The Rebekah Modern Quilt Pattern Featuring Warp and Weft by Ruby Star Society
The first time I made this quilt I used Golden Hour by Ruby Star Society. You can find that quilt and pictures of it here. It turned out beautiful! But I wanted to remake it with solids. I had previously ordered a bella solids jelly roll that was white. So that was the perfect background color. Now I just needed the fat quarters of solids.
About Warp and Weft Fabrics
Warp and Weft fabrics happens to be the name of this line of fabric. But really it is also the name of the threads used in woven fabrics. The warp threads are usually stronger and pulled tight across a loom. These threads are held stationary. The weft threads are then woven through the warp threads. These are the threads that create the design, if there is any.
Woven fabrics often have a nice, soft feel to them. Especially after they are washed up in a quilt, the texture is wonderful! These fabrics were no exception. They are soft and almost have a sheen to them. You can tell they aren't your average solid fabric.
One not great part of working with woven fabric is their propensity to fray. Last time I made a quilt of all woven fabrics my kids would say it looked like I got in a fight with my quilt. LOL! So many threads would be covering the front of me. I did not have that problem with these Warp and Weft fabrics. The fabrics stayed together just fine, but I will also say, The Rebekah doesn't require a lot of piecing or handing of fabrics. I do make sure not to use all wovens or woven fabrics for a modern quilt pattern that will have tiny cuts of fabric which could possibly be frustrating when piecing.
This quilt top came together super fast. Apparently so fast I didn't take any pictures during the process! This is the only one I have. This is the quilt top before I pressed it (the picture above). Because this quilt top is block based it comes together like butter. Well, it does if you don't get some of your pieces mixed up like I did the first time I made this pattern. That was quite frustrating, and I had to take apart several rows. My kids say a swear when I sew but I don't believe them. Although something might have slipped out during this debacle.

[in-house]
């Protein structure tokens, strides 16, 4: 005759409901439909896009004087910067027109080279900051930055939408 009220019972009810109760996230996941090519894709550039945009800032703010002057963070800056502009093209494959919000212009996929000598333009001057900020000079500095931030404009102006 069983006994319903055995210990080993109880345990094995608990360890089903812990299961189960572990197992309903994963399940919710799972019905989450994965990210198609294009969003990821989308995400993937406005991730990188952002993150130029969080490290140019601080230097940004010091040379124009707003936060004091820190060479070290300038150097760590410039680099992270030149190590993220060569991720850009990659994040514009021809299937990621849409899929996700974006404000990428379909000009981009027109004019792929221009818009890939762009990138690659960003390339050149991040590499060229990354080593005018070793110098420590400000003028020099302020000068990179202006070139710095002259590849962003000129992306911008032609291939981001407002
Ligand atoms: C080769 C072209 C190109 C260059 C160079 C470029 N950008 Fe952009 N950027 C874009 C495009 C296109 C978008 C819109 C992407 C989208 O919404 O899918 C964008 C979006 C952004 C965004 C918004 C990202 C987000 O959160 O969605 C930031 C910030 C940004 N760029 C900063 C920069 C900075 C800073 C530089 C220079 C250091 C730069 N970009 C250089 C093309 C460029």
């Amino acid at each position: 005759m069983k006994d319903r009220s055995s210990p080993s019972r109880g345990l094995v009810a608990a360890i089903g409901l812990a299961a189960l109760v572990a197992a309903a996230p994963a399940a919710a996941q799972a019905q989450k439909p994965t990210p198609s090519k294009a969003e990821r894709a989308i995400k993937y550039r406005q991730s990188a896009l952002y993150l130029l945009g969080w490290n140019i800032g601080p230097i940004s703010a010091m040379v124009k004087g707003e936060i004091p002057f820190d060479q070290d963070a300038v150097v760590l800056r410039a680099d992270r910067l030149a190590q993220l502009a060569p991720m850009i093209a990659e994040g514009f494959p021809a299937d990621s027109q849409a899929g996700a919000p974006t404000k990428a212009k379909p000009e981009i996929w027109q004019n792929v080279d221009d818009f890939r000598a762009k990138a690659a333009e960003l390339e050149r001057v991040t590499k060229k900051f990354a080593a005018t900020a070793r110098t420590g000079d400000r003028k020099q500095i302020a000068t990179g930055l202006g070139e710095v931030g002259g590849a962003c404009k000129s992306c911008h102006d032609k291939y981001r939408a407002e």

So the Warp and Weft version of The Rebekah came together like butter, even if the other version didn't. The important thing with this quilt is to make sure you have a consistent 1/4 inch seam. So if you aren't super great at having a consistent seam (raise hand here) use a seam guide. I worked at a quilt shop before I even knew how to quilt and one of the gals there have been quilting for 30 years and still used a seam guide. So there is no shame for using a seam guide.
I have a 1/4 inch seam guide that is attached to the foot of my machine. However, I also have a magnetic seam guide which I use for my basic machine. It's great for a beginning quilter and not expensive. Magnetic seam guides are not recommended for computerized sewing machines. So if you have a fancy machine, don't use one.
The Rebekah modern quilt pattern is available in three sizes (baby, throw, and twin). This version is a throw size. The throw size measures 48 inches x 64 inches.
I thought about quilting this myself. But let's be honest, sending out a quilt and having someone else do it is so fun and like a little vacation. I love sending out quilts and having them come back magically quilted. And my least favorite part of quilting is basting. Heck, I would pay someone just to baste my quilts for me. So I sent this out to Kaitlyn from Knot and Thread Design. I chose a design called Rolling Hills 2. I think it brings a cheerfulness to the quilt which matches the fabrics.
I was going to go with a regular solid for the binding. But because this Warp and Weft Fabric by Ruby Star Society has a slightly different look than a regular solid I thought it needed fabric from the same line for the binding. So I ordered some extra of the Cross Weave in Persimmon. It's one of my favorite colors. It finishes off the quilt perfectly.
It's common for the backs of my quilts to have some kind of small piecing on them. I like to add a little interest to the back so they aren't completely boring, especially if I am using a solid for the backing. For the backing of this quilt I used scraps from previous backings. I had several solid fabrics of varying colors just sitting in a box that needed to be used up. So I decided to piece them for this quilt. As frequently said on this blog, I am color blind, so this can be a challenge for me. I decided to do my best and if the colors didn't match, I could live with it, and everyone else would have to also. You can see the back of this quilt below. The back really shows off the quilting Kaityln did.
My favorite part of the backing is when you get little peaks of all the colors when the quilt is laying somewhere. I love that. It adds so much character and interest to the quilt. If you have large scraps at home try piecing them for your backing sometime. It's a fun way to finish off a quilt.
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